“Sharing ideas, reading books, creating stories—you brought out a ton of imagination and insight from my son.” Lilian, Parent
We only had two weeks to share everything we wanted to say about storytelling. So rather than start with exercises or curriculum, we dove right in. On the first day, we wrote over one hundred 6-word stories. By limiting ourselves to just 6 words, we had to really think: What makes a story a story? Most of our first drafts weren't stories at all. They were statements.
For example, one 5th grader wrote, "I am flying on a spaceship." We talked about how this statement doesn't suggest character or conflict. It's a fact. An observation. Another 5th grader wrote, "I left my lunch on earth." You get the feeling that the narrator has left her lunch on earth before. That means she lives on earth but works on the moon, in a space station, maybe in another dimension, and she's sad or annoyed that she forgot her lunch again. That's a story!
This led to a lot of discussions. Kids jumped in, helping each other transform statements and facts into stories. Some of these 6-word stories became the seeds for longer stories the kids would writer later.
“Your story camp helped my daughter think about writing in new and different ways.” Jen, Parent
A lot of the kids didn't think of themselves as writers. They were uncomfortable with words, especially fiction. Most wrote essays in school, so they were more comfortable writing nonfiction. But when challenged to write a story, it was surprising how many went blank. "I don't know what to write," became a mantra in the classroom.
So we introduced the kids to Instant Writing. "Just put your pencil on the paper and write whatever comes into your head," we said. "Whatever you're thinking about right now, write it down. Just keep putting words on the page. Be messy. Don't worry about spelling. Sooner or later, a word, phrase or idea will stick out. You'll think, That's kind of interesting!"
Instant Writing works almost every time, and soon the same kids who didn't know what to write were begging for more time to finish a story they discovered.
HERE ARE JUST A FEW OF THE 6-WORD STORIES WRITTEN ON THE FIRST DAY OF CAMP:
ONE OF MANY CREATIVE NONFICTION STORIES KIDS RESEARCHED AND WROTE DURING CAMP:
One day in Korea, in 1998, my mom was at high school washing her face. Instead of going to an afterschool program, she stayed at school, taking classes until 10 o’clock at night. A lot of students did this. She was washing face to keep from falling asleep.
The bell rang. My mom ran because she thought she was going to be late and get in trouble.
She had forgotten her glasses on the sink, so she didn't see that the glass door was closed. She ran right into the door. It shattered, and she was flung backwards, injuring her arms and legs. She was sent to the doctor and got stitches.
Her friends gave her a nickname, “Diamond Head,” because her head didn't get hurt at all in the crash, so her head must be as strong as a diamond.
To this day, she still has a few scars. But it didn't stop her from living her life. She said she even learned a lot from that experience. I feel like she taught me a lesson called "The Silver Lining."
“My daughter really enjoyed Story Camp. The teachers and mentors were very approachable, kind, and friendly.” Jan, Parent
We were lucky to have four teen mentors: Molly, Miya, Sloan, and Hanako. This allowed us to divide the class into four groups with five or six kids per group. Each student received a lot of individual attention.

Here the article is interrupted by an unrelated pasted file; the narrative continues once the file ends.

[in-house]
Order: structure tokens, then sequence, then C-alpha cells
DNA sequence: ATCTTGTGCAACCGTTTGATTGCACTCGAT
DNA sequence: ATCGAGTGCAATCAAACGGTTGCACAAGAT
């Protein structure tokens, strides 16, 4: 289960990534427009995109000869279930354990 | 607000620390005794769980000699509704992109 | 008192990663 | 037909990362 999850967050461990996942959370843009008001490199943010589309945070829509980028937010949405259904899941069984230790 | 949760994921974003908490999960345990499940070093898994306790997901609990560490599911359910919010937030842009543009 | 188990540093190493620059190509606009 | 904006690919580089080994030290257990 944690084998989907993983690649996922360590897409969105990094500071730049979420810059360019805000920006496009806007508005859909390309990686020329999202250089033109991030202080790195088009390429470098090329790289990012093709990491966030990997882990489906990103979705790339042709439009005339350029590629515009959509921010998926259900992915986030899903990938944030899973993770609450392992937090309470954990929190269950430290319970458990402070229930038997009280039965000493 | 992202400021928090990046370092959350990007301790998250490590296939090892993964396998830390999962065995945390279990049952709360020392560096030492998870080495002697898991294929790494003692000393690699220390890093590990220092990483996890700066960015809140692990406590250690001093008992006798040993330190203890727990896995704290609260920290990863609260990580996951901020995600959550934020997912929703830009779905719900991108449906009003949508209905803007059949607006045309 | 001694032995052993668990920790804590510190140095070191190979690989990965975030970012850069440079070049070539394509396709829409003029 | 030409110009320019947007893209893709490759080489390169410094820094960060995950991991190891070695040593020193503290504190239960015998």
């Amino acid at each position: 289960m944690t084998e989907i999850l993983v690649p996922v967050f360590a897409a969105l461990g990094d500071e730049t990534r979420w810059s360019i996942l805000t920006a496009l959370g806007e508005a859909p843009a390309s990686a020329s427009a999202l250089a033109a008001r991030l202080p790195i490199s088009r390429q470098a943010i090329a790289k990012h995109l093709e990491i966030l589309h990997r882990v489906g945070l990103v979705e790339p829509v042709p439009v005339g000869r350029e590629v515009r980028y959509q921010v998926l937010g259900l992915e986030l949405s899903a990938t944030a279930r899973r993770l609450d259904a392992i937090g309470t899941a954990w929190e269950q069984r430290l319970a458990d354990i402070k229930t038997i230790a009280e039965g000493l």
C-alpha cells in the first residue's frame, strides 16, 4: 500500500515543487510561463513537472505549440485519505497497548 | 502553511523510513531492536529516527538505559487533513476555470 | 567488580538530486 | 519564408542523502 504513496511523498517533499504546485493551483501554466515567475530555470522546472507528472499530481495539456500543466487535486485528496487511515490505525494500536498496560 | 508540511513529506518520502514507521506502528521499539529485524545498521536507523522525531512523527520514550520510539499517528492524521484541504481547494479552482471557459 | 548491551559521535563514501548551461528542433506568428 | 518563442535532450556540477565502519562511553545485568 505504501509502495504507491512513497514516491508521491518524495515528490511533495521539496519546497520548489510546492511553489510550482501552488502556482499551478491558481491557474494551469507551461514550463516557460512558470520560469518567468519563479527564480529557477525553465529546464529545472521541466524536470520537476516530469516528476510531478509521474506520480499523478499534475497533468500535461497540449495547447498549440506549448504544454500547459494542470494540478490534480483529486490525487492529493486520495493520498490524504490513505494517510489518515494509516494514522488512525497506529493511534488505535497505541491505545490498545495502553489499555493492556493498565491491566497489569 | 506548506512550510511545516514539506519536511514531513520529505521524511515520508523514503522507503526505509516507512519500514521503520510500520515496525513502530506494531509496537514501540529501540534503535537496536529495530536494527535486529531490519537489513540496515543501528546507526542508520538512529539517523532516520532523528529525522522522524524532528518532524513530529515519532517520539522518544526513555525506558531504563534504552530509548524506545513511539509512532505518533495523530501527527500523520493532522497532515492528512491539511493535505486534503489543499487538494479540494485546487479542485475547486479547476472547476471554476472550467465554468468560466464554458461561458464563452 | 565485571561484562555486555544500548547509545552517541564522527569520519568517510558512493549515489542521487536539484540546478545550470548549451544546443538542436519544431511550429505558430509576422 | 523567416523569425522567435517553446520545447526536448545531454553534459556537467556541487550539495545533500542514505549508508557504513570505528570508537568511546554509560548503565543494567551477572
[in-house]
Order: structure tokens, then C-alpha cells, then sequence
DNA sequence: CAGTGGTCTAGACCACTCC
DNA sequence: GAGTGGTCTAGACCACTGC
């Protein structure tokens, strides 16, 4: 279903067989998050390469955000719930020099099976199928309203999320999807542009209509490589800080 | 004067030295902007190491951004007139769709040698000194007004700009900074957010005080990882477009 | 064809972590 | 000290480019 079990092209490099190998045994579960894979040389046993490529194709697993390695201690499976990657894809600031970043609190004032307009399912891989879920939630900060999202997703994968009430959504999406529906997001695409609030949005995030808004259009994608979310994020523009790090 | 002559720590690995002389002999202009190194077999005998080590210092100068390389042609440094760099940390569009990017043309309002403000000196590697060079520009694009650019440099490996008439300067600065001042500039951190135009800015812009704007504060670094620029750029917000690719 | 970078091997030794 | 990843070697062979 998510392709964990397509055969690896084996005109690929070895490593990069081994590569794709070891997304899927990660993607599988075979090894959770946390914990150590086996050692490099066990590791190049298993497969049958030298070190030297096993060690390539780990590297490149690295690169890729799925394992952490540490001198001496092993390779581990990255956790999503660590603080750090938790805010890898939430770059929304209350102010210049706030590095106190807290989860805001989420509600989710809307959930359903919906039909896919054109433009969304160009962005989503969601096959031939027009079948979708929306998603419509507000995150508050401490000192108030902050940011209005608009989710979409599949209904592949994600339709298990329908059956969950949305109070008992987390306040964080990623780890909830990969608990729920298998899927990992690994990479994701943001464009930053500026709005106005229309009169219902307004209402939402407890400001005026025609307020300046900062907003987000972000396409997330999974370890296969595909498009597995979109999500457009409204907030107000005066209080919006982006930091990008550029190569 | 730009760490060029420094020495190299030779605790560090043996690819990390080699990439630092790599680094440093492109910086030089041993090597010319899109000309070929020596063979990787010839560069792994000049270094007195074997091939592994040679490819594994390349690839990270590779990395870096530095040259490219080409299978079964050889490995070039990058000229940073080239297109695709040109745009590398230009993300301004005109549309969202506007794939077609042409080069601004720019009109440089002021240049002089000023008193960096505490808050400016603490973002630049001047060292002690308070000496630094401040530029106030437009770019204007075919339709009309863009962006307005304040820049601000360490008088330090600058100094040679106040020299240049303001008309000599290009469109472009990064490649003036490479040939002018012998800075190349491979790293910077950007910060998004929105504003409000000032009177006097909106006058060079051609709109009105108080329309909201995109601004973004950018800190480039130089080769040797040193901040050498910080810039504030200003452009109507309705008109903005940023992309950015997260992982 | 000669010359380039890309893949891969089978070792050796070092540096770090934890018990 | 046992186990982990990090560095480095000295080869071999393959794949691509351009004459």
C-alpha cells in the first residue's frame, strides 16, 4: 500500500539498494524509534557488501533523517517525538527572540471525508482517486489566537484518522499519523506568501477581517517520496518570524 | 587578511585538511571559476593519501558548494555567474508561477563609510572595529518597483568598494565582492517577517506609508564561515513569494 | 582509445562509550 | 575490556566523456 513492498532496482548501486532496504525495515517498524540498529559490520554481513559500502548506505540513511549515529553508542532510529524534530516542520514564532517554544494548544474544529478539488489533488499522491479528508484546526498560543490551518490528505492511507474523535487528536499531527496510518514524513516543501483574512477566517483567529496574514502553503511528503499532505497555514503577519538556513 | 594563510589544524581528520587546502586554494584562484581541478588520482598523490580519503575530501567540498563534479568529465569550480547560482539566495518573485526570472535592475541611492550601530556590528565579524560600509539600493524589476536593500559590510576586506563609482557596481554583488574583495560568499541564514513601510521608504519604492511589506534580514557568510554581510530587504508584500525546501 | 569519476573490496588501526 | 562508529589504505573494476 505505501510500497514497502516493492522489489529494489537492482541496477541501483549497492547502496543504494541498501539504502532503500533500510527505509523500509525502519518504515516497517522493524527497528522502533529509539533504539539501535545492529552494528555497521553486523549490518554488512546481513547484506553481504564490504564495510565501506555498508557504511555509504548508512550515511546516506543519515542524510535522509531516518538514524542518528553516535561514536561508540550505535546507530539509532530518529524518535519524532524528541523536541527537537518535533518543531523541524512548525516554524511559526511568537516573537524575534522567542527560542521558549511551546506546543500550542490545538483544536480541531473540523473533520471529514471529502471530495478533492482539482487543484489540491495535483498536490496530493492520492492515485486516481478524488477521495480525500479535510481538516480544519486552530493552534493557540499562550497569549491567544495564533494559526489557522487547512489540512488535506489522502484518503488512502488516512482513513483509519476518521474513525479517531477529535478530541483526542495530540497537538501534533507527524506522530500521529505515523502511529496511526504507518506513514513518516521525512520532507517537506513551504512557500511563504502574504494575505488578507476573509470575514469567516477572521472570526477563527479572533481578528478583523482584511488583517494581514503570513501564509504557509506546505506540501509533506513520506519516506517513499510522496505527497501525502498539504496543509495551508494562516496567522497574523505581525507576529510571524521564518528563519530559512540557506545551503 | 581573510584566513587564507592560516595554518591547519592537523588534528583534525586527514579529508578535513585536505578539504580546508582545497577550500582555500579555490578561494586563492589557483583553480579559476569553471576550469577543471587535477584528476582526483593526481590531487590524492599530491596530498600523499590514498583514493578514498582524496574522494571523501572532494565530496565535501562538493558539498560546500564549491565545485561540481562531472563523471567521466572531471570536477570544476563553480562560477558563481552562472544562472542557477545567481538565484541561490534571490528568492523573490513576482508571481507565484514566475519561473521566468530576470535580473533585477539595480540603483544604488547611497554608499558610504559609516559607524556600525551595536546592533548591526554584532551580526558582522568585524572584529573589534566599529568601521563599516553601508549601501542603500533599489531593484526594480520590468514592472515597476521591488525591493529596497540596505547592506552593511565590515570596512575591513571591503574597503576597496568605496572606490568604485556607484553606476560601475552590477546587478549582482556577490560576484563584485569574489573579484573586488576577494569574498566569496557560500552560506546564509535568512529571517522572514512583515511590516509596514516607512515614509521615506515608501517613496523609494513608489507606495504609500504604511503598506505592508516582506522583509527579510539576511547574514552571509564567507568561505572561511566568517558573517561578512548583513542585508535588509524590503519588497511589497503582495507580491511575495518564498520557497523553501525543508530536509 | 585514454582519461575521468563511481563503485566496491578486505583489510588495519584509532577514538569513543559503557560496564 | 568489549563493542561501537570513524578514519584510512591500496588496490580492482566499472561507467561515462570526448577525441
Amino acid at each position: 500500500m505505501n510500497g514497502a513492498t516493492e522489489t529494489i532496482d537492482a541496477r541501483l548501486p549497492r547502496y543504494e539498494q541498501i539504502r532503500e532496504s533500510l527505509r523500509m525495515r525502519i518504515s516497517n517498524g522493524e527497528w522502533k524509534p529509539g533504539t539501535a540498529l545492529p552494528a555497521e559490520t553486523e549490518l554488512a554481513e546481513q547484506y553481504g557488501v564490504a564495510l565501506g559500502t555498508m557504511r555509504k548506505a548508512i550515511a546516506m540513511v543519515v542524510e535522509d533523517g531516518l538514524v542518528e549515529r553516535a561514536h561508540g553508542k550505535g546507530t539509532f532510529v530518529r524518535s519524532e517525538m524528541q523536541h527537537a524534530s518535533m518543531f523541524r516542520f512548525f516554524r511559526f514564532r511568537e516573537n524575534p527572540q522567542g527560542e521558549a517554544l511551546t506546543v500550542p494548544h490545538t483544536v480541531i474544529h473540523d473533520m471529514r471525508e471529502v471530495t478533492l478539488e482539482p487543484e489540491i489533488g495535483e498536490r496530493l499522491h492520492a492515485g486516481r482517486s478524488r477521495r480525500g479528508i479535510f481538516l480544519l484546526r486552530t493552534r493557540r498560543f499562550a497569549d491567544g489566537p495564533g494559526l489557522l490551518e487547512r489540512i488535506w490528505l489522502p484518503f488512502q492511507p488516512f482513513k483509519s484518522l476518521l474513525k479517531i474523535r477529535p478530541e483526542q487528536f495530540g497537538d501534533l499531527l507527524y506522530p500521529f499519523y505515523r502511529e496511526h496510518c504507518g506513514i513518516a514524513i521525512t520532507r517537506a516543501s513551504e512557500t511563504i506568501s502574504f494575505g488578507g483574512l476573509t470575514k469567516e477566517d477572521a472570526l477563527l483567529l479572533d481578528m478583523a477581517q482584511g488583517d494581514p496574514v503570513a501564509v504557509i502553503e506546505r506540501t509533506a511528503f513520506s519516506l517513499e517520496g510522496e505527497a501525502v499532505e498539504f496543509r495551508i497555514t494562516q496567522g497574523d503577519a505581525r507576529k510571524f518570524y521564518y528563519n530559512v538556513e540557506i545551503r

This became even more important as we moved into our big projects (short stories and creative nonfiction) and focused on craft (plot, character, setting, language, and detail). These mentors volunteered their time—all to make a difference in the lives of these young storytellers.
Here's what we tried to accomplish in two weeks:
We tried to get all this done in just two weeks. Needless to say, we were a little too ambitious. We actually did cover everything on the list, but we only had time to touch on some of the topics. We couldn't give all of these great activities the in-depth attention they deserved.
But the kids had a great time and we learned a lot—which we hope to apply to future events!
“What can you do to improve Story Camp? Make it longer. Two weeks was too short for my daughter!” Sam, Parent
THE KIDS WROTE A LOT OF SIMILES AND METEAPHORS. HERE ARE A FEW FAVORITES:
HERE'S ONE OF THE SHORT STORIES WRITTEN IN CAMP. BUY THE BOOK TO GET ALL THE STORIES!
In a forest 65 million years ago, a group of triceratops killed all the raptors except Rave. He was the last raptor left. He was five years old and he lived in fear all the time.
One day a pack of triceratops spotted Rave. They chased him, and soon they surrounded Rave with their horns. Rave backed up and jumped over the big leader of the triceratops. Rave ran away and hid in a cave. He lived a secret, lonely life.
Thirteen year passed like that. Rave was eighteen years old now, and he had been planning his revenge all that time. He never forgot the leader of the triceratops. Rave crept through the forest, surprised, attacked, and killed the leader. The other triceratops ran. They didn’t know what to do without their leader. Rave chased them. He destroyed all the triceratops.
But that wasn’t enough for Rave. He wanted to destroy all the dinosaurs. He wanted to be the only dinosaur ruling the forest. Rave tried to hunt them, but he couldn’t find them. They were hiding, secretly following a trail in the tall grass.
Then Rave smelled the other dinosaurs. He spotted their horns and tails. He killed them. Finally, he had his revenge.
But he felt worse than ever. There were no dinosaurs left. No raptors, no triceratops. Rave was all alone in the world.